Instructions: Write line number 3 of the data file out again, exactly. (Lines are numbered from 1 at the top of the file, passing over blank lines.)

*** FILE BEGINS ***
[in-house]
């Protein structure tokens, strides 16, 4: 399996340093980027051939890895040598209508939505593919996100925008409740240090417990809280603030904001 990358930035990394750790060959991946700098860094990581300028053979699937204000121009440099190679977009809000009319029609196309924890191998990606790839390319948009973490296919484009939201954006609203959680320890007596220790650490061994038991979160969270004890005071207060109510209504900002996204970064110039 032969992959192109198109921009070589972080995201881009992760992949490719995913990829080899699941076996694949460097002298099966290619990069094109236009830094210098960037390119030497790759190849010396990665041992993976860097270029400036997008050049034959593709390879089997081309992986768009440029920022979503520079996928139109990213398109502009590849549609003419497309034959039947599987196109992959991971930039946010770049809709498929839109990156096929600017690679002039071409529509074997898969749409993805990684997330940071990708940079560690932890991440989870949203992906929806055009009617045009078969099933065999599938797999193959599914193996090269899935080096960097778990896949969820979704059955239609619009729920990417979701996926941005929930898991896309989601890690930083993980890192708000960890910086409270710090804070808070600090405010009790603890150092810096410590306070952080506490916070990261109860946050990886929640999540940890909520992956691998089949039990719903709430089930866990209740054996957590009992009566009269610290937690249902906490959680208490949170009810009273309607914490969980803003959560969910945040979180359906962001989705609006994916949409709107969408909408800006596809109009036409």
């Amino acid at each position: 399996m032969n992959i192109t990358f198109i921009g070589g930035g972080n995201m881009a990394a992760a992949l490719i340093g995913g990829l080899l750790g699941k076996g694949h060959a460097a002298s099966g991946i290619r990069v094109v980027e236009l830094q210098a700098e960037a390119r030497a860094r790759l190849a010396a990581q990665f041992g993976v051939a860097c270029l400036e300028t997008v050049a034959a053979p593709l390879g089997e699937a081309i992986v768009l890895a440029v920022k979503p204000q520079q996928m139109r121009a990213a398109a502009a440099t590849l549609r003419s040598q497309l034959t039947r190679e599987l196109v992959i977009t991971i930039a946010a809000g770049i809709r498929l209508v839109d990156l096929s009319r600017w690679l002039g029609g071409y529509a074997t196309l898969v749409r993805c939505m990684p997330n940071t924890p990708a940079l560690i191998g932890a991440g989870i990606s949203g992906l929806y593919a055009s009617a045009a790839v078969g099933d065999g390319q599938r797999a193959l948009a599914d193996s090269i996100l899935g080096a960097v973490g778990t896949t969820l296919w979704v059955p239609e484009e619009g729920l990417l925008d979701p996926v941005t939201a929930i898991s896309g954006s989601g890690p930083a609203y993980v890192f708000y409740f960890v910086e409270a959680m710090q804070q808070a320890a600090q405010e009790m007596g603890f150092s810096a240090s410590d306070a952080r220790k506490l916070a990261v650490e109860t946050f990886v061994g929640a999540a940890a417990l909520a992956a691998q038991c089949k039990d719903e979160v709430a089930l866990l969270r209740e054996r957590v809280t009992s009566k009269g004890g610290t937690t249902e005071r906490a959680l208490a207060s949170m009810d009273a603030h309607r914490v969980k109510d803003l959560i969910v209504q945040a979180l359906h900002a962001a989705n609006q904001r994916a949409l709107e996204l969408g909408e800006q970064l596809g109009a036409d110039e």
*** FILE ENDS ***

């Amino acid at each position: 399996m032969n992959i192109t990358f198109i921009g070589g930035g972080n995201m881009a990394a992760a992949l490719i340093g995913g990829l080899l750790g699941k076996g694949h060959a460097a002298s099966g991946i290619r990069v094109v980027e236009l830094q210098a700098e960037a390119r030497a860094r790759l190849a010396a990581q990665f041992g993976v051939a860097c270029l400036e300028t997008v050049a034959a053979p593709l390879g089997e699937a081309i992986v768009l890895a440029v920022k979503p204000q520079q996928m139109r121009a990213a398109a502009a440099t590849l549609r003419s040598q497309l034959t039947r190679e599987l196109v992959i977009t991971i930039a946010a809000g770049i809709r498929l209508v839109d990156l096929s009319r600017w690679l002039g029609g071409y529509a074997t196309l898969v749409r993805c939505m990684p997330n940071t924890p990708a940079l560690i191998g932890a991440g989870i990606s949203g992906l929806y593919a055009s009617a045009a790839v078969g099933d065999g390319q599938r797999a193959l948009a599914d193996s090269i996100l899935g080096a960097v973490g778990t896949t969820l296919w979704v059955p239609e484009e619009g729920l990417l925008d979701p996926v941005t939201a929930i898991s896309g954006s989601g890690p930083a609203y993980v890192f708000y409740f960890v910086e409270a959680m710090q804070q808070a320890a600090q405010e009790m007596g603890f150092s810096a240090s410590d306070a952080r220790k506490l916070a990261v650490e109860t946050f990886v061994g929640a999540a940890a417990l909520a992956a691998q038991c089949k039990d719903e979160v709430a089930l866990l969270r209740e054996r957590v809280t009992s009566k009269g004890g610290t937690t249902e005071r906490a959680l208490a207060s949170m009810d009273a603030h309607r914490v969980k109510d803003l959560i969910v209504q945040a979180l359906h900002a962001a989705n609006q904001r994916a949409l709107e996204l969408g909408e800006q970064l596809g109009a036409d110039e």